When I have too much, I never finish anything. There is always, always, always something more that you could be doing, a better tool you could have, a crisper product you could make. The delicate dance is that there has to be some time when it's good enough. Otherwise you'll have never done anything. I often find myself falling into pits of procrastination like this as I walk along my create path. I can spend hours on insignificant details on a song, tweaking the reverb on a synth, adjusting a vocal layer by .01 db up and down, which I think is my subtle way of avoiding staking a claim. My fear of putting a more permanent flag into the creative ground and claiming it to be my own. I often think — if I just had one more piece of equipment, or one more person to guide me, it'd be that much better. But in the end, the best things I've made, or even just the things I'm most proud of, are the moments when I just made things with what I had. I didn't spend hours trying to research how to buy more synths just to fill out the background, and I stopped putting off turning the camera on, and I just filmed or sang or made.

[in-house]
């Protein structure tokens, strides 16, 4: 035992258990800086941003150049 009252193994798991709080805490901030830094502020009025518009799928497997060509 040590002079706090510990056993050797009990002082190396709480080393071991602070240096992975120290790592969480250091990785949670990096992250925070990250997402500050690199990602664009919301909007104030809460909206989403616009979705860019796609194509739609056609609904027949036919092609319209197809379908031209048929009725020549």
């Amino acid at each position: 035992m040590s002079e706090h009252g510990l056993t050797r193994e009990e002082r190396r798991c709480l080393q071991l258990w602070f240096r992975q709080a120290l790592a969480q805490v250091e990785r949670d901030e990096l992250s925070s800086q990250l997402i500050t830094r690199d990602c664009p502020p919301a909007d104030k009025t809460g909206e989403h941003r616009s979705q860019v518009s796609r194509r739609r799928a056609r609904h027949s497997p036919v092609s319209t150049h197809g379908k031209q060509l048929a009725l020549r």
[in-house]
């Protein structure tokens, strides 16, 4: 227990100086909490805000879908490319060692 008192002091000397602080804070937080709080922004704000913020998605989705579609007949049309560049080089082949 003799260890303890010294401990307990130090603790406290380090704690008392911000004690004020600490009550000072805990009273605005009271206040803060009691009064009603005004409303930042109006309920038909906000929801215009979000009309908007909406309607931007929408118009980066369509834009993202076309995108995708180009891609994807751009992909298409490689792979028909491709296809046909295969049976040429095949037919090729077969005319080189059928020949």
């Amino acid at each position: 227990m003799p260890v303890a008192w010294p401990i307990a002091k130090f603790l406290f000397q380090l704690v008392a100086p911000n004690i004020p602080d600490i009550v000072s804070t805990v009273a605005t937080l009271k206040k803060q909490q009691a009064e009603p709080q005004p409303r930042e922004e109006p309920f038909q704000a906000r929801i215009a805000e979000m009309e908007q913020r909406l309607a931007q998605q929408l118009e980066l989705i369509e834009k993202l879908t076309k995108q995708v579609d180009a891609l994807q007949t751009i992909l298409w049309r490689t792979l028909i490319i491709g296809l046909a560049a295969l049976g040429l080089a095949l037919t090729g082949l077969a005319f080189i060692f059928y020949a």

Chet Faker had a great segment in an interview recently where expounded on the idea that we can't worry so much about making the best thing we've ever made every time we put something out. Because by doing that, you actually prevent greatness from every appearing. You squash it down to fit a box that only you can ever see into, where as true greatness is just realizing there is no perfect box, and giving your gifts to the world and letting the rest of us find use for it. That doesn't mean don't try to make great things, it's more about not worrying that the thing you made doesn't live up to some unrealistic expectation. Make it, release it and keep growing.